Listening to loud music with headphones or earbuds can create permanent hearing damage. With the growing use of personal music players, this is becoming a bigger problem for our society than we realize.
The ear has three parts: our ear canal, our eardrum, and the cochlea, the hearing organ. Loud noise exposure can cause permanent damage to the cochlea.
When the cochlea is damaged, it creates a filtered signal up to the brain, and the auditory brain may interpret this as a ringing sound. We call that “ringing in the ears”, or tinnitus.
Is Tinnitus Permanent?
Sometimes tinnitus is temporary and hearing goes back to normal after a few days or weeks. Other times, tinnitus is permanent.
We measure loudness in decibels. Generally noise below 80 decibels will not cause damage to your hearing, unless you listen to that noise for many hours of the day. Most headphones or earbuds can go much louder than 80 decibels.
Close-up devices like earbuds cause ringing in the ears when we use them without care. So here’s what I recommend to continue enjoying your music but also be safe and protect your hearing.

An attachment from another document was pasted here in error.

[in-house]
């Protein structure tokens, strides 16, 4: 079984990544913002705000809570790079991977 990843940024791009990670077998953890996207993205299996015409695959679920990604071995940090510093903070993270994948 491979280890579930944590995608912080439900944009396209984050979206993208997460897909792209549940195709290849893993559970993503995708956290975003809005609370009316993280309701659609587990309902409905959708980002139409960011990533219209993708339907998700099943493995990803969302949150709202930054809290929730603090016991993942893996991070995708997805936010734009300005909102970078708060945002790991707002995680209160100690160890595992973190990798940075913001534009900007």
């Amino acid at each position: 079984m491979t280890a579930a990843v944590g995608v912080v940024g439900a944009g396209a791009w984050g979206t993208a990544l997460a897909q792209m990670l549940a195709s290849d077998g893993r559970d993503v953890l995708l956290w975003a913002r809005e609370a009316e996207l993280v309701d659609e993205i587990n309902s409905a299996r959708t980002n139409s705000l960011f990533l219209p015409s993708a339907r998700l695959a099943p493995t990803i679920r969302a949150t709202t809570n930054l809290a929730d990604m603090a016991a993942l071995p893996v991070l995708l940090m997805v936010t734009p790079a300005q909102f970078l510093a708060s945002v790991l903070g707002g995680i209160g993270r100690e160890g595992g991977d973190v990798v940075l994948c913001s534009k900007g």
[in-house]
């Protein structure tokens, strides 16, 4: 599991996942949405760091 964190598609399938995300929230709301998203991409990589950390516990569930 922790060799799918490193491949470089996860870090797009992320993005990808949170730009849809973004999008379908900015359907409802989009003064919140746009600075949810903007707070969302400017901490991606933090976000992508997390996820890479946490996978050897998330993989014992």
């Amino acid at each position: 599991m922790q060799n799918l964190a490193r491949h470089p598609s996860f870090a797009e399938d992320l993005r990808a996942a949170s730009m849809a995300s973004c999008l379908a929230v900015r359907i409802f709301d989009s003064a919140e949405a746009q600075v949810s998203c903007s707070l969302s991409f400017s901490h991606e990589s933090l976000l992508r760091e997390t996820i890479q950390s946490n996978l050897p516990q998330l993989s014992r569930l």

The 60% Rule
Try to keep your volume level around 60% of the whole range that you’re given on your device.
Also, try not to listen to your headphones all day. Give yourself some break periods where you’re able to experience quiet.
And finally, just remember that the more hours you listen at a loud volume, the higher your risk of damaging your hearing, or possibly causing ringing in the ears.
Headphones and earbuds cause tinnitus for many people, but they don’t have to. These simple precautions can protect your hearing and let you enjoy your favorite sounds for years to come.
If you want to learn more about your tinnitus, consider joining our free newsletter. And remember, take your journey one step at a time.